Updated: Mar 25, 2020

Reviewing the steps to decommission a server can help you plan to achieve data security compliance while improving your data center's strategies to lower costs and reduce the environmental impact of eliminating outdated or “comatose” servers from your assets.

When Should A Server Be Decommissioned?

Surveys suggest that 8-10% of servers in use are being underutilized or are obsolete. Without a proactive plan to remove obsolete servers, as much as 15-30% of your data center equipment may be “comatose.”1

There are a number of ways to determine which servers are consuming space, electricity, and licensing fees while providing little or no value to your network users:

  • When a server's unplanned outage generates no complaints from users
  • When switching off a server for planned maintenance causes no interruptions
  • When automated monitoring tools indicate that there is little or no traffic to the server
  • When the owners of hosted applications report that those applications are no longer needed

What Are The Benefits Of Decommissioning Servers?

Cost savings to your organization can be very significant and free up IT budget for new equipment or projects. Some examples of the cost savings in decommissioning servers include1:

  • Decommissioning one server rack may save $2500 per year in energy, maintenance, and system licensing costs.
  • One example of comatose virtual server costs found that, over 90 days, eliminating 42 unused virtual servers saved $50,000 in licensing costs.
  • By using data wiping software, organizations save on physical destruction costs, prevent landfill waste, and recover the value of retired IT assets and decommissioned servers.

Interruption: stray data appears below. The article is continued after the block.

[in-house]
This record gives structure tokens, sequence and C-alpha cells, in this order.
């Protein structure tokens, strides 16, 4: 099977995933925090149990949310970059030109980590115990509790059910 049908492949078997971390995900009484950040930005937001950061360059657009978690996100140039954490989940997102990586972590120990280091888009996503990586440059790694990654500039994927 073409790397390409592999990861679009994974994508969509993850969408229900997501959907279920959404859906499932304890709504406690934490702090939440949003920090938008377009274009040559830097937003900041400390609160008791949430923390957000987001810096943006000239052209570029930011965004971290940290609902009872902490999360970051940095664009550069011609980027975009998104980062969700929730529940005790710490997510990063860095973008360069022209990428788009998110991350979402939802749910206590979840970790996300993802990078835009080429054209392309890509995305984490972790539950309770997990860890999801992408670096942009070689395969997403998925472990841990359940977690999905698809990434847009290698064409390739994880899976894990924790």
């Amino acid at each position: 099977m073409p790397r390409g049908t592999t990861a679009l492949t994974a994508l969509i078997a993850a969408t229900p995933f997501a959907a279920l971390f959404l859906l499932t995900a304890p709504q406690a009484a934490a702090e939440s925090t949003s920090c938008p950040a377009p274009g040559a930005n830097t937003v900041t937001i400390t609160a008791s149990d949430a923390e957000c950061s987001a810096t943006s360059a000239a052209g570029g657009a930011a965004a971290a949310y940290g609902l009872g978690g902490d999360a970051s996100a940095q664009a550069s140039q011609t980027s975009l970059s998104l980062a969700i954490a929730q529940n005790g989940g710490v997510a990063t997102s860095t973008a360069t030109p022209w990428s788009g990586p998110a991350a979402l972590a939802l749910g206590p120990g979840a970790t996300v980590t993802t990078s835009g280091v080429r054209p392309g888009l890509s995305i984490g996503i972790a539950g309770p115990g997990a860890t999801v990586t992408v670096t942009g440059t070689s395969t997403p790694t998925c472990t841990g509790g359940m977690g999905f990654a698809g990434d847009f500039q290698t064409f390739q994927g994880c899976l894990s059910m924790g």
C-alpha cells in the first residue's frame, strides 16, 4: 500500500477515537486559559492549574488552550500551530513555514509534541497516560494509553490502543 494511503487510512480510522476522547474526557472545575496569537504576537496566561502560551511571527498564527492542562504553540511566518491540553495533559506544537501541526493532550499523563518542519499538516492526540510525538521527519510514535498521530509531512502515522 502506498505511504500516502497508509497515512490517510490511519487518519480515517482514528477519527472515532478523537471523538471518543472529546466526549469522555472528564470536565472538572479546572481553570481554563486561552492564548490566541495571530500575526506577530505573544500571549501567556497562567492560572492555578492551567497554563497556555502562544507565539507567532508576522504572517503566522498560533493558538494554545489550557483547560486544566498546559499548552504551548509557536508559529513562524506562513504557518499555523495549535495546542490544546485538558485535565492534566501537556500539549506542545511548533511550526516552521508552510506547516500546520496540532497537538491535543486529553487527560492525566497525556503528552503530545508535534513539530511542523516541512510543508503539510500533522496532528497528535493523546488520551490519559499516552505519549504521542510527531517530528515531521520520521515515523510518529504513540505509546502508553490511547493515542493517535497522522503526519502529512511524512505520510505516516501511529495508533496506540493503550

Data Center Guidelines For Server Decommission

Once the servers to be decommissioned have been identified, there are industry-specific and general guidelines that should be followed to protect sensitive data at all steps of the process and provide a clear audit trail of equipment or data destruction:

  • Create a server lifecycle plan that includes recycling, resale, or repurposing if possible.
  • Back up data that is not intended to be destroyed.
  • Locate, move, or cancel software licenses and maintenance contracts on the server.
  • Disconnect the server from the network, removing all subnets and firewalls.
  • Run data wiping software tools to securely erase all data from the equipment.
  • Document the process steps and completion for audit purposes.

Automated Data Erasure Streamlines Server Decommissioning

By making use of the best hard drive wipe software available, many data centers can decommission a server with fewer steps and less risk. Without the use of an industry-approved or -certified hard drive eraser, complete physical destruction of the old hard drives may be required to meet data security requirements.

Choosing an enterprise-level data erasure solution from WhiteCanyon Software will enable your IT experts to securely manage data erasure requirements, not only at equipment end of life but at every needed or required step of data security management. With both remote and onsite software solutions to merge smoothly with your organization's protocols, WhiteCanyon Software can help meet the needs of any complex data center system.

Our expert consultants can answer any questions and provide the most comprehensive planning and implementation of our secure data erasure solutions. Contact us at 801.224.8900 today to streamline your equipment retirement processes with the same automated data wiping software certified for use by the DHS and other top security agencies.

Source:

  1. https://www.energystar.gov/products/low_carbon_it_campaign/12_ways_save_energy_data_center/decommissioning_unused_servers